practice spiritual reciprocity with the huacas. The Spaniards frequently built their churches
on these places in order to break the previous spirituality violently and impose the new
Catholic religion.

As it generally happens with ancient cultures, the material and cultural wealth of the
Qhapac Ñan is still unraveling, overcoming centuries of neglect and colonialist contempt.
Many of the spiritual meanings of its design, for example, are being seriously explored by
specialized researchers. Such is the case of the “mathematical geodesic alignment” of its
roads, buildings, star observatories, and cities, in angles and diagonal straight lines, in exact
proportion of distances and reference to the axial tilt of the planet, with deep scientific and
spiritual implications. An example of this process is the new Constitution of the Plurinational
State of Bolivia of 2008, where “the State adopts and promotes as ethical-moral principles
of the plural society: . . . qhapaj ñan (noble road or life)” (art. 8.1).

Currently, the states of Peru, Bolivia, Ecuador, Colombia, Argentina, and Chile, which are
joined by the Qhapac Ñan, are promoting its declaration as cultural heritage of humankind
by 2011. This is the purpose of the “Qhapaq Ñan Project,” which had recorded until 2004, 65
watersheds and 735 archaeological sites, and had identified 16,000 communities. It thus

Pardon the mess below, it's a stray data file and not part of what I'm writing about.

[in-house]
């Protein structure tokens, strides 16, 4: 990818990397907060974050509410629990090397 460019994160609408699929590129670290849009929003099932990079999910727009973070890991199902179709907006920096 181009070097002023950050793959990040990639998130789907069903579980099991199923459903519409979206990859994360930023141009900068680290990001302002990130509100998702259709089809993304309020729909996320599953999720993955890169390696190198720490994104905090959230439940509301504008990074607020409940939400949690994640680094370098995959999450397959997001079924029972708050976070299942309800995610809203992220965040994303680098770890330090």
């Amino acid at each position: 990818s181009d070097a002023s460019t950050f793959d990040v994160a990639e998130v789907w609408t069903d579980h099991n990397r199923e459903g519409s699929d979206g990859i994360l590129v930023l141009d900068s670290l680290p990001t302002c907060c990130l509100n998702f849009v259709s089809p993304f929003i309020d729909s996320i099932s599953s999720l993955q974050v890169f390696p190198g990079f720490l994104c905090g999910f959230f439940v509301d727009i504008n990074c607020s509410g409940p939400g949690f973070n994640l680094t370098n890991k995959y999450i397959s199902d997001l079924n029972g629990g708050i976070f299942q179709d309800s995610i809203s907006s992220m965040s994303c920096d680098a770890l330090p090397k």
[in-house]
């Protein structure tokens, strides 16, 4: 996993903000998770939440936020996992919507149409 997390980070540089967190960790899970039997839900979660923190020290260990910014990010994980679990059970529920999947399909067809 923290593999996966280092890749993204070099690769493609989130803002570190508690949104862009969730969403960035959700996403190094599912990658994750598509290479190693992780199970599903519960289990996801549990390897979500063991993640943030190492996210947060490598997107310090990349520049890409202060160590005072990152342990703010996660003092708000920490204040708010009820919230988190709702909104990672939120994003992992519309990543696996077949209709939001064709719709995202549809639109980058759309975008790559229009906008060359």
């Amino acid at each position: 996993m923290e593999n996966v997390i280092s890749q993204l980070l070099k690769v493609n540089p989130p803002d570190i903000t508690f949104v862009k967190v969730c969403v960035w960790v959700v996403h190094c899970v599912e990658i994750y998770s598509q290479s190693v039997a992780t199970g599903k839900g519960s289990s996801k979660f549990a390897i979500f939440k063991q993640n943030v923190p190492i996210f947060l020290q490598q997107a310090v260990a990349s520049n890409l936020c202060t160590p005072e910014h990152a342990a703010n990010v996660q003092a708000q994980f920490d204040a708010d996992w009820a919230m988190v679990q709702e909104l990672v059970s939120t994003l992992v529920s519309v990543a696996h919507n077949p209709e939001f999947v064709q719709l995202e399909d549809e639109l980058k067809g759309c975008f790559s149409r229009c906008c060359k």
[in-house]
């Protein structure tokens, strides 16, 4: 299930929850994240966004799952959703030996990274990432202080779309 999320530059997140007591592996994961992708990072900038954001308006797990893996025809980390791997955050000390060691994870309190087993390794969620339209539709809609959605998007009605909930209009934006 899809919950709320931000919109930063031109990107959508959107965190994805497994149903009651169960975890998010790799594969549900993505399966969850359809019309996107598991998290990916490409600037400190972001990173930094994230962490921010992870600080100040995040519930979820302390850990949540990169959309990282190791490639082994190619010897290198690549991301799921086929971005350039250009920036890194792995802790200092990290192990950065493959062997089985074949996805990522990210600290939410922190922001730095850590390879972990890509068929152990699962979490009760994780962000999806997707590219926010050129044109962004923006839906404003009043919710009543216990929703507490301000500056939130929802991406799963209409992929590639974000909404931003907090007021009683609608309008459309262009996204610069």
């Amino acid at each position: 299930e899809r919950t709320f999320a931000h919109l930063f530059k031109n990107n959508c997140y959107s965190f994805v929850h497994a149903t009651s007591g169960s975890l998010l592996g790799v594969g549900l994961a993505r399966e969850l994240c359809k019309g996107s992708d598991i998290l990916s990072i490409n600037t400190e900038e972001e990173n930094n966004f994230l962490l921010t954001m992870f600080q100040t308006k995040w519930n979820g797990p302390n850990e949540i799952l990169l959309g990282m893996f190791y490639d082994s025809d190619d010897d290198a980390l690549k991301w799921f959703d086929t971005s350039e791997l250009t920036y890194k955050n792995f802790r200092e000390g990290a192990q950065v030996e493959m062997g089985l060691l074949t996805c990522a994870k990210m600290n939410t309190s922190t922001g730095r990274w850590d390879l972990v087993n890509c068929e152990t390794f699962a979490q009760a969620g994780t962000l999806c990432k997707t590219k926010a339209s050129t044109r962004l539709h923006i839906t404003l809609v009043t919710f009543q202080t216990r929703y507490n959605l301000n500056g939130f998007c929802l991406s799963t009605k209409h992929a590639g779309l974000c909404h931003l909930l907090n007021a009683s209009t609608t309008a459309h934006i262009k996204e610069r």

represents the material and symbolic evidence that the integration of South America is
objectively necessary and entirely possible, as complementary to the wealth of difference
and diversity, and in full harmony with the environment.

Buen Vivir

In short, the Andean world can be summed up as one where there were relations of
domination and conflict, but where these were still rigorously subjected to superior deeply
rooted principles of harmony and balance (Allin Kawsay). In them, human beings see
themselves as nothing more than a part, equivalent to other parts of the cosmic universal
whole and in a relation of reciprocity with it, a fundamental breaking-off from
anthropocentrism, presently hegemonic and in crisis. Its structures and relations of power,
domination, and conflict were immanently limited by an indisputable and inviolable common
ethical minimum, which in fact rendered poverty and assault on nature literally unthinkable;
these were imported by the Europeans and caused so much astonishment and
incomprehension among the original inhabitants, such as the unknown firearms and the
invaders’ deadly plagues.

This self-limitation, deeply refined as an essential truth, as both social and cosmic ethics, is
opposed to the understanding of development as endless accumulation of material
economic productivity, which is still prevalent today and has led the planet and the species
to confront risks and threats of catastrophic magnitude, as well as the rising material and
symbolic inequalities that fuel endless conflicts and strains at local, national, regional, and
global levels. And it is the core of the Buen Vivir approach that has emerged in the last
decade as a significant contribution to the new pillars of civilization from Latin America, as
a result of the combination of ancient Andean knowledge and renewed critical, intellectual,
and academic thinking, which is certainly filled with nuances and even internal controversies
of multiple natures.